Business inventories went up between December and January. That’s not normal.
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Something unusual is going on in this economy when it comes to inventories. Normally, they go down between December and January — the holiday shopping season ends, and companies don’t want to start the year with a bunch of stuff sitting on the shelves. But this year, inventories increased from December to January, according to the Logistics Manager’s Index.
The issue starts with us, the consumers. Retail sales fell in December from the month before.
“We didn’t spend the money in December that all these firms were anticipating we were gonna spend,” said Zac Rogers, assistant professor of supply chain management at Colorado State University in Fort Collins. Rogers puts together the Logistics Managers’ Index.
To make matters worse, he said, businesses have been anticipating heavy shipping delays, thanks to the congested supply chain.
“Because of all the shipping delays, people ordered, maybe overordered, to get ready for the holiday season. And then some of this stuff is just getting here. It’s just getting here late,” he said.
That is not good for retailers, especially when those late items are seasonal — like holiday decorations or winter coats.
“If you miss the season, you’re holding on to a lot of working capital that is basically tying up a lot of your money,” Sucharita Kodali, a retail analyst with Forrester Research, said.
Retailers could cut prices on those goods or store them until next season. They could also sell their extra inventory to other retailers, according to Mickey Chadha, who works at the financial services company Moody’s.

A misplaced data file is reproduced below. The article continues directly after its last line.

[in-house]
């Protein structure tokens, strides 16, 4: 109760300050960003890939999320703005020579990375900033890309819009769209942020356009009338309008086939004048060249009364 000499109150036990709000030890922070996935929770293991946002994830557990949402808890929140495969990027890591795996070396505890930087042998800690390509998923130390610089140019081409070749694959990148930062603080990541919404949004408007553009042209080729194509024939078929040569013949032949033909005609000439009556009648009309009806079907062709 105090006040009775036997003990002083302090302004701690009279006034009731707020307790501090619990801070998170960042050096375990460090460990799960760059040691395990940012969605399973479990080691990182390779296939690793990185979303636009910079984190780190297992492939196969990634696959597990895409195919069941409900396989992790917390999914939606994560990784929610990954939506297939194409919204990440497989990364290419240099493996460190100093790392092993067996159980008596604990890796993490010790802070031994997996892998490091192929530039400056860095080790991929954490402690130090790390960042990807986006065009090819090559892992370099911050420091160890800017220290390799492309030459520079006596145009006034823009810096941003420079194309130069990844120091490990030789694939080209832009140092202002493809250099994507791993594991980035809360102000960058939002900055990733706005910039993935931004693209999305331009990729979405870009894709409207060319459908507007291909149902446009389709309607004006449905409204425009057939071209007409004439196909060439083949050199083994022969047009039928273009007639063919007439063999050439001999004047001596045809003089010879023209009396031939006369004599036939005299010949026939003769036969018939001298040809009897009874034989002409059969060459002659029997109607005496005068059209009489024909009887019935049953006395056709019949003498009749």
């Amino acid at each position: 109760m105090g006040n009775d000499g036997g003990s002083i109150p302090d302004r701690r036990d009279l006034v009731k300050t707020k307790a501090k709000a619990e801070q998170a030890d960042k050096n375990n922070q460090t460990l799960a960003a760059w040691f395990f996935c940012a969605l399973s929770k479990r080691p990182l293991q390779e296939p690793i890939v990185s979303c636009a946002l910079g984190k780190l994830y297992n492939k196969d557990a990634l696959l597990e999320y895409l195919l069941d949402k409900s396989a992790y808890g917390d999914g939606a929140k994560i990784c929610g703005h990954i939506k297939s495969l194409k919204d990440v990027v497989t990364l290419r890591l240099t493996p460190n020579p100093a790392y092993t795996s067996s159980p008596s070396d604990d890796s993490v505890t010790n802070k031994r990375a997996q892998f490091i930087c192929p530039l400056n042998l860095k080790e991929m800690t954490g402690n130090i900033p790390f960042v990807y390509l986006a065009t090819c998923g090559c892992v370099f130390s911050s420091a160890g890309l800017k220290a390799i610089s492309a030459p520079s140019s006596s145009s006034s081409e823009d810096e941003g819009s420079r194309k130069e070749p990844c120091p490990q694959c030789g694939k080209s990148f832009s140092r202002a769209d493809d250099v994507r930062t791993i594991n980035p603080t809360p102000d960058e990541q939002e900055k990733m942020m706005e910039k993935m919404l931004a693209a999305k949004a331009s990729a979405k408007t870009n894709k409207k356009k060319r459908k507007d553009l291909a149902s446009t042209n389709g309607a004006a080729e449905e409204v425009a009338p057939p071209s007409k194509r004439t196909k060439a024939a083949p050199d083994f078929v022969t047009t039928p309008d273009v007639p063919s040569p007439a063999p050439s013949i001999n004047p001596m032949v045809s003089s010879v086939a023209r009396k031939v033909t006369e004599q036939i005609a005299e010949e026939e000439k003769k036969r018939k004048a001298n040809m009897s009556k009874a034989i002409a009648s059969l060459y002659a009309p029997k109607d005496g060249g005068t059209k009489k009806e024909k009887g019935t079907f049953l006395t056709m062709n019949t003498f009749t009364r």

“And that’s a business model that’s done very well for off-price retailers like TJX or Ross or Burlington,” Chadha said.
But those off-price retailers tend to buy up inventory at a steep discount, and storing items comes with growing warehousing costs.
This only adds to the other cost pressures businesses are facing, said Brian Yarbrough, a consumer research analyst at Edward Jones.
“Input costs are up,” Yarbrough said. “Combined with transportation costs are up. Combined with the supply chain issues. Combine that with labor rates that are up. Across the board, companies are seeing higher costs.”
Consumers might find some discounts here and there, but Yarbrough said to expect higher prices to persist through the rest or the year.
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